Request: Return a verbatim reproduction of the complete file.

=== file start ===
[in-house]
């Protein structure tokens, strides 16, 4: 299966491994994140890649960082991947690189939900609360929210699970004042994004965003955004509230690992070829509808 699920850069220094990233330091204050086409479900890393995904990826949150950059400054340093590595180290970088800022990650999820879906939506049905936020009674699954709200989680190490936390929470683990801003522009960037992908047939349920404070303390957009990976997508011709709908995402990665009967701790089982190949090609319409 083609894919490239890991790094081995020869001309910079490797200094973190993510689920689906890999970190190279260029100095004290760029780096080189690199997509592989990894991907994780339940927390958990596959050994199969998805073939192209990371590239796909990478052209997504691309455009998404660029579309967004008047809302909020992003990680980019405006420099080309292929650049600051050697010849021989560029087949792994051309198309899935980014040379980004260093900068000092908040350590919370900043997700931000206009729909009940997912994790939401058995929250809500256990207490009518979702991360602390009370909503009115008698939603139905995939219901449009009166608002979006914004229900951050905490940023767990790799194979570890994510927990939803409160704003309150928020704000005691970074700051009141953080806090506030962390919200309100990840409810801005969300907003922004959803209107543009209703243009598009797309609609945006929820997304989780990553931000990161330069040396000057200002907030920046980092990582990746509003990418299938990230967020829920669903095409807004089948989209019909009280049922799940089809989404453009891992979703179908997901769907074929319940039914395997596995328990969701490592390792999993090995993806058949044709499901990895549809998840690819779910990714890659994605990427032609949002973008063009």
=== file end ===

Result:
[in-house]
């Protein structure tokens, strides 16, 4: 299966491994994140890649960082991947690189939900609360929210699970004042994004965003955004509230690992070829509808 699920850069220094990233330091204050086409479900890393995904990826949150950059400054340093590595180290970088800022990650999820879906939506049905936020009674699954709200989680190490936390929470683990801003522009960037992908047939349920404070303390957009990976997508011709709908995402990665009967701790089982190949090609319409 083609894919490239890991790094081995020869001309910079490797200094973190993510689920689906890999970190190279260029100095004290760029780096080189690199997509592989990894991907994780339940927390958990596959050994199969998805073939192209990371590239796909990478052209997504691309455009998404660029579309967004008047809302909020992003990680980019405006420099080309292929650049600051050697010849021989560029087949792994051309198309899935980014040379980004260093900068000092908040350590919370900043997700931000206009729909009940997912994790939401058995929250809500256990207490009518979702991360602390009370909503009115008698939603139905995939219901449009009166608002979006914004229900951050905490940023767990790799194979570890994510927990939803409160704003309150928020704000005691970074700051009141953080806090506030962390919200309100990840409810801005969300907003922004959803209107543009209703243009598009797309609609945006929820997304989780990553931000990161330069040396000057200002907030920046980092990582990746509003990418299938990230967020829920669903095409807004089948989209019909009280049922799940089809989404453009891992979703179908997901769907074929319940039914395997596995328990969701490592390792999993090995993806058949044709499901990895549809998840690819779910990714890659994605990427032609949002973008063009």